edited April 2010
    Senjutsu wrote: »
    I fail to see how it's hypocritical at all. They're supporting HTML5 because, well, they've been really active about web standards and moving the web forward. Dave Hyatt is on the committee. Web Kit is a big player in moving the web forward. The APIs they added were all submitted for standardization.

    HTML5 isn't the only reason they aren't fans of Flash, but that's not hypocritical of them.

    Yes, Apple is pushing HTML 5 because they "want to move the web forward". Not because they benefit from a commotizied web standard that doesn't have gaps that need to be filled by third party solutions.

    "A commotizied web standard that doesn't have gaps that need to be filled by third party solutions" is moving the web forward.

    Are you saying Apple may only advance personal computing if they don't benefit from it?

    enc0re on
  • QuidQuid I don't... what... hnnng Registered User regular
    edited April 2010
    Senjutsu wrote: »
    I fail to see how it's hypocritical at all. They're supporting HTML5 because, well, they've been really active about web standards and moving the web forward. Dave Hyatt is on the committee. Web Kit is a big player in moving the web forward. The APIs they added were all submitted for standardization.

    HTML5 isn't the only reason they aren't fans of Flash, but that's not hypocritical of them.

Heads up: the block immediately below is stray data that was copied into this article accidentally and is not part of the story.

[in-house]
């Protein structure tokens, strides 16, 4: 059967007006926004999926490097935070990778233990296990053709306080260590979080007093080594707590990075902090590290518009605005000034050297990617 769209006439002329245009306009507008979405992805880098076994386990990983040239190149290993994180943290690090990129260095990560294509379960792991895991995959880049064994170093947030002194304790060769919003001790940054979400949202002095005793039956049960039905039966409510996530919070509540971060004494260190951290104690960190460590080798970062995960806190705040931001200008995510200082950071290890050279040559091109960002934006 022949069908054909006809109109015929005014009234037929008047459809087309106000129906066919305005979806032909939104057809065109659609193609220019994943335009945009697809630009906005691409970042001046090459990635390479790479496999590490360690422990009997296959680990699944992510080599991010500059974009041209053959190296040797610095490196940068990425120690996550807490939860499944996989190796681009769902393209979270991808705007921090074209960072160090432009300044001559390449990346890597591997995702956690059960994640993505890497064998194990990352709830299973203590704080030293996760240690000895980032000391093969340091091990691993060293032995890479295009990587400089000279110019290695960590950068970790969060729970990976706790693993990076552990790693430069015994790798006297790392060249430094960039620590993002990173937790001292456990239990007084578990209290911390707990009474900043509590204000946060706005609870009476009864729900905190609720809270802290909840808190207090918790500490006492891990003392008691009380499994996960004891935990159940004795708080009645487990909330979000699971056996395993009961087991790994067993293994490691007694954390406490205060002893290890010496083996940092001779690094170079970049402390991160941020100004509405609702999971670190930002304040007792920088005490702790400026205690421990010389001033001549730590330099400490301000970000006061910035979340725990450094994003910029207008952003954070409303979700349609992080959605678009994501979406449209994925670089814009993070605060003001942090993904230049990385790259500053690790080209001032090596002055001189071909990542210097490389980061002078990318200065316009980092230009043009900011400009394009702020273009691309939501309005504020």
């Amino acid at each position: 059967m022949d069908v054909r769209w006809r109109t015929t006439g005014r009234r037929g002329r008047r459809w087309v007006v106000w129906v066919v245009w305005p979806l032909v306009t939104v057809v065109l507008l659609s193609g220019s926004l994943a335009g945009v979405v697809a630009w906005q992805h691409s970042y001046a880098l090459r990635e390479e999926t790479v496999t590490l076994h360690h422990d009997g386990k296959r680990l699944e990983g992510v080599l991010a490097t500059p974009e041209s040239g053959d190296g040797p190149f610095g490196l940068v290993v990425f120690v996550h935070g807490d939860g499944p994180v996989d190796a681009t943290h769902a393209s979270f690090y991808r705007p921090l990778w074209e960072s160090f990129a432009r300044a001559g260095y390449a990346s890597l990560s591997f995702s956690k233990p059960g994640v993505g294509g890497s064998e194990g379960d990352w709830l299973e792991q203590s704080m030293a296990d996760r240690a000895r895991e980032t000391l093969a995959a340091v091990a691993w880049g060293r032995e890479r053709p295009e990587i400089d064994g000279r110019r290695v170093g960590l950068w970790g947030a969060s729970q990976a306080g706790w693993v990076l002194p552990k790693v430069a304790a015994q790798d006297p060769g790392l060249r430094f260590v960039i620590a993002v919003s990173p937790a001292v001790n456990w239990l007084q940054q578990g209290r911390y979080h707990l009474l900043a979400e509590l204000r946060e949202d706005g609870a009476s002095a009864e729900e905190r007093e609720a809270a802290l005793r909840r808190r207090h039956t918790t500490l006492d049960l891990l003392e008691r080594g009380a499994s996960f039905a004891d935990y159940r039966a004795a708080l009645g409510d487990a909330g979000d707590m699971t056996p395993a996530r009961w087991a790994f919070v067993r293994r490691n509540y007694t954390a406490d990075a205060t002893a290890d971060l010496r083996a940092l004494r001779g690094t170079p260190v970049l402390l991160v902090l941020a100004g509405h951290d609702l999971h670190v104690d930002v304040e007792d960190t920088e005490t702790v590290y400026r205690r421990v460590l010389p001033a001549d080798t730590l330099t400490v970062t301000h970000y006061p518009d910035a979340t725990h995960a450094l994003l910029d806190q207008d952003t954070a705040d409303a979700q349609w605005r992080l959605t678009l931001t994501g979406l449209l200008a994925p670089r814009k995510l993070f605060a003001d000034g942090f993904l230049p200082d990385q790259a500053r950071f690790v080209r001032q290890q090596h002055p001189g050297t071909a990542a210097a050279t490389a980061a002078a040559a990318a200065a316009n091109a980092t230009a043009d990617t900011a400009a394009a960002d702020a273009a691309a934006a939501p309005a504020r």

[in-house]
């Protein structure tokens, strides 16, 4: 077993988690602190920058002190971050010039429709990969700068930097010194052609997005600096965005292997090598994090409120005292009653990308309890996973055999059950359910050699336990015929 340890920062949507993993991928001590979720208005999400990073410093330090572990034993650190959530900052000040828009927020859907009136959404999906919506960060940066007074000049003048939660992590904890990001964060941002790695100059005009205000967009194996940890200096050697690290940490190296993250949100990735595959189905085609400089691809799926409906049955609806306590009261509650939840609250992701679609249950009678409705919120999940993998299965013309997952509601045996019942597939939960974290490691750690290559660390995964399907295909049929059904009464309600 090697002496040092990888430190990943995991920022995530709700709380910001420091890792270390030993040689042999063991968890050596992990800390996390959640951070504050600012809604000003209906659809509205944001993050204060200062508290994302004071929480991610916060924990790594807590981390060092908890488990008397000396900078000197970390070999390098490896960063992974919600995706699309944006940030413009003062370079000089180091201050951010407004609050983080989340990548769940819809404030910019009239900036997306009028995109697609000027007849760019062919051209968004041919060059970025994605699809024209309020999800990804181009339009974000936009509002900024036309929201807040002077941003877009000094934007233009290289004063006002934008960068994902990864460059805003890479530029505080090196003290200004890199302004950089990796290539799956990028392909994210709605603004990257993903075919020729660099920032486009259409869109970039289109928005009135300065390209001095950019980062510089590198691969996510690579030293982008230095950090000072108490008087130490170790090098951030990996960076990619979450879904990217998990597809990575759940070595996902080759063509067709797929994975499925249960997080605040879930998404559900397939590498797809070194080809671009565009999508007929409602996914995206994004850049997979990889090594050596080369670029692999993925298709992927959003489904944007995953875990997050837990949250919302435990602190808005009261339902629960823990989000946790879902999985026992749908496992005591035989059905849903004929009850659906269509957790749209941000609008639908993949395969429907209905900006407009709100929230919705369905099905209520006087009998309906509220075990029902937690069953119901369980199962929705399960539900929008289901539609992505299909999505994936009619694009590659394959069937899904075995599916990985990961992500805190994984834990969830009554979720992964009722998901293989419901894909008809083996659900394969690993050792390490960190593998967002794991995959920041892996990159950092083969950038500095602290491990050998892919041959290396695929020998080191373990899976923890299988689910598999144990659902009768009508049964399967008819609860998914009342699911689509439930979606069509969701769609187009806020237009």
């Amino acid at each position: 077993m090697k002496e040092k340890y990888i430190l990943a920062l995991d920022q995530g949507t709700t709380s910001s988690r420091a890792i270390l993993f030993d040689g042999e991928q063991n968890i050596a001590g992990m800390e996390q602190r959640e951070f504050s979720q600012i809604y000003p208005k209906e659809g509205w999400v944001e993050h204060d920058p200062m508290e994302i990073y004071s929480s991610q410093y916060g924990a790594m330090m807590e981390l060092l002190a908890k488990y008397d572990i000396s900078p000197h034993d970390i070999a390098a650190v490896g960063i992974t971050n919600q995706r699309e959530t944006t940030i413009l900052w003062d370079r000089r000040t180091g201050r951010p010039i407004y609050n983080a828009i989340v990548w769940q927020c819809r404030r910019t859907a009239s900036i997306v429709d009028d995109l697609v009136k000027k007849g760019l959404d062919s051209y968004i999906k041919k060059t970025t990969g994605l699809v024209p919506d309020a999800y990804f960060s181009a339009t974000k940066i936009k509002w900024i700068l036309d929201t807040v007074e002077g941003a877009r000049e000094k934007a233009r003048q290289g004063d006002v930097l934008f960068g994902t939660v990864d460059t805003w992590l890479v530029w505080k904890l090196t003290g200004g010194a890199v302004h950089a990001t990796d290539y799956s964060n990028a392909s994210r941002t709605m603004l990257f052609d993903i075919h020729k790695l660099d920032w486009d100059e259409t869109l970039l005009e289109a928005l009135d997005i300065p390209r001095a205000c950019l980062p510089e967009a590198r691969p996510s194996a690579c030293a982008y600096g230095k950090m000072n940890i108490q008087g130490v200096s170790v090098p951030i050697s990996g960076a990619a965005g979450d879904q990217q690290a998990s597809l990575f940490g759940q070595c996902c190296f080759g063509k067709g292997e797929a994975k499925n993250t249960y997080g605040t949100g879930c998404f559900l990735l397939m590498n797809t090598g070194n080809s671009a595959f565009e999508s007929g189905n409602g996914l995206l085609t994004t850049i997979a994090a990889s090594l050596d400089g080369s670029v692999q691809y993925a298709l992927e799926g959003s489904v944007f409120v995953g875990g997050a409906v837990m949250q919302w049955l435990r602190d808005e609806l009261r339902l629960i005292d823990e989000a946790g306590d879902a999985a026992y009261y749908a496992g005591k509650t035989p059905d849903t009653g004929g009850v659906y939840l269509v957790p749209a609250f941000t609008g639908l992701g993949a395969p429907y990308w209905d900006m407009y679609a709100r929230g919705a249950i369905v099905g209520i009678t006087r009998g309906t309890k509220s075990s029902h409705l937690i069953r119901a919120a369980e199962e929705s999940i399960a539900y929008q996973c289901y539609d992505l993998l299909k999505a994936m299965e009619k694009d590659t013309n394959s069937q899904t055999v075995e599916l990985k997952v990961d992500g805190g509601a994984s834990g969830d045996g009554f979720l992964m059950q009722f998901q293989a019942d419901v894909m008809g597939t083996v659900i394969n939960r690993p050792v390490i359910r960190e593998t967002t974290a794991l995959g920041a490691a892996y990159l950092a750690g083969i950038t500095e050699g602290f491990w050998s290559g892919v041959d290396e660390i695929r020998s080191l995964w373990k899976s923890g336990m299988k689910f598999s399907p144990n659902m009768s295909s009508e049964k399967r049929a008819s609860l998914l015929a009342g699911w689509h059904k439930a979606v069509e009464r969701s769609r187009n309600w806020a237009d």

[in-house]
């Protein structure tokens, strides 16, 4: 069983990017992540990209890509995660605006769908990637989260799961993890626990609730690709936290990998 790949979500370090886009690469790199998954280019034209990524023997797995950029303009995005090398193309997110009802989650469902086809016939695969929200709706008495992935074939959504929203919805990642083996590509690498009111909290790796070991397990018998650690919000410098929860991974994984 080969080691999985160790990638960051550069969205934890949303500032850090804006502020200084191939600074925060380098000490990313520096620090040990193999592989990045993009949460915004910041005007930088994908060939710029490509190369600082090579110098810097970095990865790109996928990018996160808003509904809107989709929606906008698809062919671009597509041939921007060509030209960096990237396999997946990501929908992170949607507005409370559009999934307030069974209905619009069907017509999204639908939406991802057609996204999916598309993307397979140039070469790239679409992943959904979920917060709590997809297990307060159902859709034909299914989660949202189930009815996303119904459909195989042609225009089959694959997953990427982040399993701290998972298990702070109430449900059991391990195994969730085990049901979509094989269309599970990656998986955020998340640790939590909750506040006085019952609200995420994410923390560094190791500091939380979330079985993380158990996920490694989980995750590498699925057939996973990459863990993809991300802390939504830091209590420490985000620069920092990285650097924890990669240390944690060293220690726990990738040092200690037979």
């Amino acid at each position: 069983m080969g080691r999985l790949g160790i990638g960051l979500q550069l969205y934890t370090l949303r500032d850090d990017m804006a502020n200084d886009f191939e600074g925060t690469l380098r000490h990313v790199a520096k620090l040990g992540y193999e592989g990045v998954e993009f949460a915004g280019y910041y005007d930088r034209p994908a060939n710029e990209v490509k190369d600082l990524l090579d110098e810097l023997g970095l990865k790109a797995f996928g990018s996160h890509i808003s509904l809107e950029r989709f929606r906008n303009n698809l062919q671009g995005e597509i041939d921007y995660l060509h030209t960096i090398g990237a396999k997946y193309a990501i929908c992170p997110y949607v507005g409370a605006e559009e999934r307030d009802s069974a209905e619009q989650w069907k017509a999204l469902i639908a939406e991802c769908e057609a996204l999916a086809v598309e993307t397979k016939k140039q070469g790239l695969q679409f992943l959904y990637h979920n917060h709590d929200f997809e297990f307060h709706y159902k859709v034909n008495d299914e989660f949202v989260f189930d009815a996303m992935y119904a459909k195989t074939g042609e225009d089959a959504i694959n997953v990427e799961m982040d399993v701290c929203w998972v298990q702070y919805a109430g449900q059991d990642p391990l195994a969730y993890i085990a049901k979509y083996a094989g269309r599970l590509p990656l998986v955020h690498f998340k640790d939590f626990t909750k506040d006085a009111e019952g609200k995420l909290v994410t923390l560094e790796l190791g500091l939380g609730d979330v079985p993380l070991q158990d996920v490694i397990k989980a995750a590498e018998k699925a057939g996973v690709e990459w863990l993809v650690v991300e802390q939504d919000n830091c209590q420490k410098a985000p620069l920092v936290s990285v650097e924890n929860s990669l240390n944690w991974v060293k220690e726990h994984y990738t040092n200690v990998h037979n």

Yes, Apple is pushing HTML 5 because they "want to move the web forward". Not because they benefit from a commotizied web standard that doesn't have gaps that need to be filled by third party solutions.

    So Apple really wants a much, much better program that everyone the world over would be happier with because it benefits them.

    f6297ae9.jpg

    Quid on
  • enc0reenc0re Registered User regular
    edited April 2010
    enc0re wrote: »
    So, you agree that The Steve's little anti-Flash jerimiad is hypocritical?

    The point is that Apple isn't supporting HTML 5 for any noble reason, and I find it offensive when they try to act like their actions are taken for any other reason than to improve their position.

    What the hell is a "noble reason" to adopt a standard?

    They are adopting it to make their product better. That's good enough for me.

    Have you read The Steve's little love note to Adobe? He tries the whole "for the users" argument to defend the banning of third party middleware, and for Apple pushing HTML 5.

    I have. And I think he's right.

    enc0re on
  • AngelHedgieAngelHedgie Registered User regular
    edited April 2010
    Irond Will wrote: »
    Senjutsu wrote: »
    I fail to see how it's hypocritical at all. They're supporting HTML5 because, well, they've been really active about web standards and moving the web forward. Dave Hyatt is on the committee. Web Kit is a big player in moving the web forward. The APIs they added were all submitted for standardization.

    HTML5 isn't the only reason they aren't fans of Flash, but that's not hypocritical of them.